7. Press “More options” to add a description, toggle live chat and monetization (if eligible), set an age restriction, configure privacy settings, and (optionally) schedule a time for your live stream.
    8. Press “Next” and take a picture for your live stream thumbnail or upload an existing one from your phone’s storage.
    9. Hit “Go live.”

Now you’re ready for some untethered live streaming. When you’re done, hit “Finish” and then “OK” to end the stream. A VOD version of your live stream will appear on your channel after. You can access and manage that recording and others through the “My videos” page within the “Library” tab.

How to live stream on YouTube: Software encoder

Use live streaming software if you want to share your screen (e.g., to broadcast gameplay), access extra features like live titling and overlays, or use multiple cameras. Open Broadcaster Software (OBS), XSplit, and Wirecast are just a few of your options.

Any streaming software should automatically detect USB-based cameras connected to your computer. You can also bring non-USB video signals like HDMI into your computer through a USB capture card. Connect the capture card to your computer and the camera to the capture card and your streaming software should recognize the camera as a USB video class (UVC) device.

While the exact process of live streaming on YouTube with a software encoder will depend on the streaming software you’re using, it should look something like this:

    1. Download and install your preferred streaming software.
    2. On YouTube, click the “Create a video or post” button in the top-right corner of the screen.
    3. Select “Go live.”
    4. In the YouTube Live Control Room, click on “Stream” in the top navigation bar.
    5. Title your stream, choose a privacy setting, add a description, select an appropriate category, and upload a thumbnail.
    6. Decide whether you’d like to stream now or schedule an event for later.
    7. Hit “Create stream.”
    8. Copy the “Stream name/key” from the window that pops up. (Keep this string of characters private.) If the window doesn’t appear, or if you accidentally close it, look for this information in the bottom-left corner of the Live Control Room.
    9. Open your streaming software and paste the “Stream name/key” and, if required, the “Stream URL” from YouTube in the appropriate fields. You’ll probably find these within a settings or preferences menu; refer to the software’s user documentation if you’re not sure where to look.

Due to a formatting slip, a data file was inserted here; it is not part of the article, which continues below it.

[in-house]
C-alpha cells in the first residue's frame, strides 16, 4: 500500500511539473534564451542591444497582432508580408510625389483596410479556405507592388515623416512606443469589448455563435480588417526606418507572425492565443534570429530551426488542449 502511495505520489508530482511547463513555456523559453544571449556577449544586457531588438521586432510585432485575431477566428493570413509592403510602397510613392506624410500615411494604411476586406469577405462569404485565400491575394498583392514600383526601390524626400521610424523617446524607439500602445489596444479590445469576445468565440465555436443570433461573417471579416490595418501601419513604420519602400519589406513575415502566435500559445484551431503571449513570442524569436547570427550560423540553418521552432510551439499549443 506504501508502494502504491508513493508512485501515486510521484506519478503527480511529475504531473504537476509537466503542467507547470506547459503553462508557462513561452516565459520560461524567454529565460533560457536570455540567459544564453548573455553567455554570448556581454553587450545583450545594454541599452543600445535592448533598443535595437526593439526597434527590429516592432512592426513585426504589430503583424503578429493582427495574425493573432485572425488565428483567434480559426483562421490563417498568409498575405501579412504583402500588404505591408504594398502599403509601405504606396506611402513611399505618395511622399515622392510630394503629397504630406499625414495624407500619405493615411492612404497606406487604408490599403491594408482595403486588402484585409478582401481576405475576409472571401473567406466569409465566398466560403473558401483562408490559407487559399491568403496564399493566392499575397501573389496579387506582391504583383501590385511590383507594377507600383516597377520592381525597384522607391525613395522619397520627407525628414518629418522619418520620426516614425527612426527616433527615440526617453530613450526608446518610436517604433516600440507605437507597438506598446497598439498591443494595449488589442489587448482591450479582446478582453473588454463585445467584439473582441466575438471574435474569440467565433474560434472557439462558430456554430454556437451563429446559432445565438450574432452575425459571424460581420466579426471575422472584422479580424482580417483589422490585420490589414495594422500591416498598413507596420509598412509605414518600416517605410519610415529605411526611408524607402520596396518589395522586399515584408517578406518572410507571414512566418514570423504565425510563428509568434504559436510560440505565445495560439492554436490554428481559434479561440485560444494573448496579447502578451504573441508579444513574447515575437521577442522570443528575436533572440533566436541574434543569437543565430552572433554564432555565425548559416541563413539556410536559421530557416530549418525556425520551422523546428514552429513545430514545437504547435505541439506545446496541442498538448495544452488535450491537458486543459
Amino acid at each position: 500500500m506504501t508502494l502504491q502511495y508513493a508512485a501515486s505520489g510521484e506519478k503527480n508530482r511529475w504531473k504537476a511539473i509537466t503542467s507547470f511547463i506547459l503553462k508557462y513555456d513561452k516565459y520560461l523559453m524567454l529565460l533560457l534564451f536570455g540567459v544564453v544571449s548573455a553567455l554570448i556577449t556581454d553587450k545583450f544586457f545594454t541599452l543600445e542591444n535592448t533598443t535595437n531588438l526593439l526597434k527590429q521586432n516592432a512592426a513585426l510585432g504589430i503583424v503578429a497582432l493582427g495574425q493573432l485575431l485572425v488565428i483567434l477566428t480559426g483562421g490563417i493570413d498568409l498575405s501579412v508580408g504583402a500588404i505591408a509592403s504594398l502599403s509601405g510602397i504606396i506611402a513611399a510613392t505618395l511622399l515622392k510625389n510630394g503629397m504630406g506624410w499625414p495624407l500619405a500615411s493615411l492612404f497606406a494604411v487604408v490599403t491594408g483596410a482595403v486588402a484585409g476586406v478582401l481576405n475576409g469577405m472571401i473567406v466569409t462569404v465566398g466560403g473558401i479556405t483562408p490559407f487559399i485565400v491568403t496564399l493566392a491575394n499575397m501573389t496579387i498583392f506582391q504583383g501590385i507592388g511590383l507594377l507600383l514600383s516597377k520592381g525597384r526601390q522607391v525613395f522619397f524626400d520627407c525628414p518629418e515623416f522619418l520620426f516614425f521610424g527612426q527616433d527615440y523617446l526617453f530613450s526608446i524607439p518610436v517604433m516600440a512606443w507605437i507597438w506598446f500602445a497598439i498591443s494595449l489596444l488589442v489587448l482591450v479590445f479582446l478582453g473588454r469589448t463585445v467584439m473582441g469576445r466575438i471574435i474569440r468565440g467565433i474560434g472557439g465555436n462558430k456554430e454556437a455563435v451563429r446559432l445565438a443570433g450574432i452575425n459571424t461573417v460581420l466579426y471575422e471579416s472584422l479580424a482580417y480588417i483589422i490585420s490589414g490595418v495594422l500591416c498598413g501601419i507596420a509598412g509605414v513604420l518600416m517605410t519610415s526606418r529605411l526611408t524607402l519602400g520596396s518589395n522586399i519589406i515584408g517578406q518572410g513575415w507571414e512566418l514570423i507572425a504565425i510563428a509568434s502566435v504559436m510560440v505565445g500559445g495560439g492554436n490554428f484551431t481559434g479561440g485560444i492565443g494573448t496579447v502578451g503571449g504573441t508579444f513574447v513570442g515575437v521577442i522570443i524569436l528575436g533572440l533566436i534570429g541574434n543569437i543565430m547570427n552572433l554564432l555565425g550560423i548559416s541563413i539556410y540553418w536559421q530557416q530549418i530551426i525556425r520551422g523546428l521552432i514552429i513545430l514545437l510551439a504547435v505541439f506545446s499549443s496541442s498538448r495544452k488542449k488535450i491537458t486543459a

1. If you’re ready to go live now, start the stream via your streaming software.
    2. If you scheduled your YouTube live stream for later, open your streaming software when the time comes and turn on streaming. Flip back to the YouTube Live Control Room; you should see a stream preview window. Press “Go live” in the top-right corner to start streaming.

End your stream through the streaming software once the show’s over. A recording will automatically upload to your channel so people can watch it on demand. View and manage all your current, scheduled, and past live streams through the “Manage” tab at the top of the YouTube Live Control Room.

How to live stream on YouTube: Hardware encoder

What is a hardware encoder?

A hardware encoder is an appliance purpose-built for video streaming, capturing, recording – or all three.

Running your YouTube live stream through a hardware encoder offers a number of advantages over web and mobile. These make hardware encoders the best avenue for businesses shooting high-stakes events like concerts or sports games and anyone who wants to elevate the look of their live streams. While live streaming on YouTube through a hardware encoder might seem complex, the advantages of using one more than make up for the time it takes to learn how.

Essentially, hardware encoders make it much easier to produce polished, multicamera live streams that are sure to impress and engage your audience. How? A lot of hardware encoders include multiple inputs for video and professional audio so you can connect and stream HDMI and SDI cameras, laptops, tablets, XLR or TRS microphones, and more. And as dedicated devices, hardware encoders often perform better than software encoders. That’s because software encoders have to share resources with your operating system and any processes working in the background.

There’s a wide range of live streaming hardware on the market, which makes it impossible to write a definitive guide to making hardware encoders work with YouTube. For that reason, we’ll walk through how to live stream on YouTube using our Pearl and Webcaster X2 encoder hardware. If you’re not using a Pearl system or a Webcaster X2, we encourage you to check the user documentation for your appliance or reach out to the manufacturer.

Pearl Mini or Pearl-2

For a more in-depth look at how to configure the Pearl Mini or Pearl-2 for optimal live streaming, check out our live stream beginner’s guide. Here’s the condensed version:

    1. On YouTube, click the “Create a video or post” button in the top-right corner of the screen.
    2. Select “Go live.”
    3. In the YouTube Live Control Room, click on “Stream” in the top navigation bar.
    4. Title your stream, choose a privacy setting, add a description, select an appropriate category, and upload a thumbnail.
    5. Decide whether you’d like to stream now or schedule an event for later.